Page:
Color additives are regulated in a separate part of the FD&C Act. New artificial color additives must be approved by the FDA in much the same way that new food additives are approved. Some color additives have been banned since 1958 because of concerns about their possible chronic toxicity. A good example is FD&C Red #2, which is banned in the United States, although it is allowed in Canada and other countries. Conversely, FD&C Red #40 is allowed for use in the United States but banned in Canada.
The degree of hazard associated with the presence of additives in our foods is quite low for several reasons. First, the level of exposure to most food additives, especially flavoring ingredients, is generally low. Furthermore, the oral toxicity of food additives tends to be extremely low, especially for acute toxicity. Still, some concerns have arisen about the chronic toxicity of a few food additives, including saccharin, cyclamate, and others. Yet another reason for the low hazard associated with food additives is the established safety of many additives. Many food additives have been subjected to safety evaluations in laboratory animals. In these cases, the toxicity of these food additives is well known, and exposure can be limited to levels far below any dose that would be hazardous. By contrast, the toxicity of naturally occurring chemicals
in foods is often not known, and we cannot be certain that hazardous circumstances will not exist under certain conditions of exposure. Other food ingredients, particularly the GRAS substances, have long histories of safe use even if classical toxicologic evaluations in laboratory animals have not always been exhaustively performed.
The safety of some food additives has been called into question. In some cases, the questions have revolved around evidence for weak carcinogenic activity in laboratory animals. Some additives, such as FD&C Red #2 and cyclamate, have been banned as a result of such evidence. Warning labels are required for saccharin. In addition to carcinogenicity, other concerns have arisen, such as the role of sugar in dental caries and abnormal behavioral reactions, the role of MSG in asthma, the role of aspartame in headaches and other behavior and neurologic reactions, and the role of Olestra in gastrointestinal complaints. The concerns range from acute toxicity such as aspartame and headaches or MSG in asthma to chronic toxicity such as saccharin and bladder cancer or sugar in dental caries. Although a detailed discussion of all of these issues is beyond the scope of this chapter, many of these assertions have been questioned and remain controversial.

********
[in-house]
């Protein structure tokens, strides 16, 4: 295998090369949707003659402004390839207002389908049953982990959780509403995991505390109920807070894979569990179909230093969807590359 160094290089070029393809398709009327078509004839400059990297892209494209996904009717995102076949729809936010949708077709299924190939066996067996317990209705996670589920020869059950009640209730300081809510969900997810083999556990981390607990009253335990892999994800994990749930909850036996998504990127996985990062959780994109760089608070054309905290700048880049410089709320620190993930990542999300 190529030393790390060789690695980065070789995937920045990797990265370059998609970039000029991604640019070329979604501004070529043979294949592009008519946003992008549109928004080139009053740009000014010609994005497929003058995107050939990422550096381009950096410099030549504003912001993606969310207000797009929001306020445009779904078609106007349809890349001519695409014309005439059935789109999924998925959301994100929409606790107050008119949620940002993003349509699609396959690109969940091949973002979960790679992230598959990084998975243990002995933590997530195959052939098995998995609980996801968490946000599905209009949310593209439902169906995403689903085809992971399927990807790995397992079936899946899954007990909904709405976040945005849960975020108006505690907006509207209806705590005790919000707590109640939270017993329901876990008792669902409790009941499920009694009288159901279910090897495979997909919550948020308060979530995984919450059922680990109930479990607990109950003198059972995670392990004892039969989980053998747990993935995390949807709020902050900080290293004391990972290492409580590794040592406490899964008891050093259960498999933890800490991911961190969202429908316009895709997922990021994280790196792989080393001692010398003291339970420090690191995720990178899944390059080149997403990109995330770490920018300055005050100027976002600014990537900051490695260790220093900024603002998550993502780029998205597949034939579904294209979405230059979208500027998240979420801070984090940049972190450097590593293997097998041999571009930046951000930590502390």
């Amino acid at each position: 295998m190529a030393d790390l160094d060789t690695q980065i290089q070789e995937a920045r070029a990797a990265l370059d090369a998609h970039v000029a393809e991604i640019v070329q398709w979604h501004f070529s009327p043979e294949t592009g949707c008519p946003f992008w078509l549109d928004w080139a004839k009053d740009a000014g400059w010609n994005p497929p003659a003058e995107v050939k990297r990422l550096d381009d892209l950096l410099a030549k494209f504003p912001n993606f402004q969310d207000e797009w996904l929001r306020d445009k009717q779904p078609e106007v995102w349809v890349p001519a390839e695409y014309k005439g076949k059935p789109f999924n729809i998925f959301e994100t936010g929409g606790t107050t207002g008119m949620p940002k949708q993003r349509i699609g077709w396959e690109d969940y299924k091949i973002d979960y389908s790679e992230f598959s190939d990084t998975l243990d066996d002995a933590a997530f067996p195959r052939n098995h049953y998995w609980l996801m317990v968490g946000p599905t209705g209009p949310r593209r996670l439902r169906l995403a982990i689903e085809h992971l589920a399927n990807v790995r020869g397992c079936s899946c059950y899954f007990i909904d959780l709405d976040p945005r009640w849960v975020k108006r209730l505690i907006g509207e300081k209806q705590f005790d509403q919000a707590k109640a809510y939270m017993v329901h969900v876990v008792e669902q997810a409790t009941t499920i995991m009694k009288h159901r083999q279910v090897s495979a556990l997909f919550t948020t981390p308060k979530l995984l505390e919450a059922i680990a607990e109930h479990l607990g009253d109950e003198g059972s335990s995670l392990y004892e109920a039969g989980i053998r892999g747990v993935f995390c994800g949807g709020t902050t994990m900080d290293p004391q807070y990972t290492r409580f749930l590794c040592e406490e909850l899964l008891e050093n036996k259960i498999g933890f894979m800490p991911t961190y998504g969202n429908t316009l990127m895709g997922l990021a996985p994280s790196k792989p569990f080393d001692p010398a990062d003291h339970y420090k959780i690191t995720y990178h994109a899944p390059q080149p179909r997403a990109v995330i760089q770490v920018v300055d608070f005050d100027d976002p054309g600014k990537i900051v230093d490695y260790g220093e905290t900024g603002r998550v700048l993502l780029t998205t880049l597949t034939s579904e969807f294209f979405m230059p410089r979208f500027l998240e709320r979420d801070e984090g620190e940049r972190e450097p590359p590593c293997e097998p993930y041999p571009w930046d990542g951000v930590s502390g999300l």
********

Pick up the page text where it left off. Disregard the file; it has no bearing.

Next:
A few illustrative examples are discussed. The examples include several food additives that have caused acute illness under certain conditions of exposure. These intoxications are usually the result of either excessive consumption of the additive or ingestion by an individual who has an abnormal degree of sensitivity to the additive. Misuse of food additives by consumers, or food processors, has also created hazardous situations on occasion. Saccharin will be discussed briefly as an example of an additive where chronic toxicity concerns exist. Many other examples could be cited for chronic toxicity concerns, including cyclamate and FD&C Red #2.
Sorbitol and Hexitols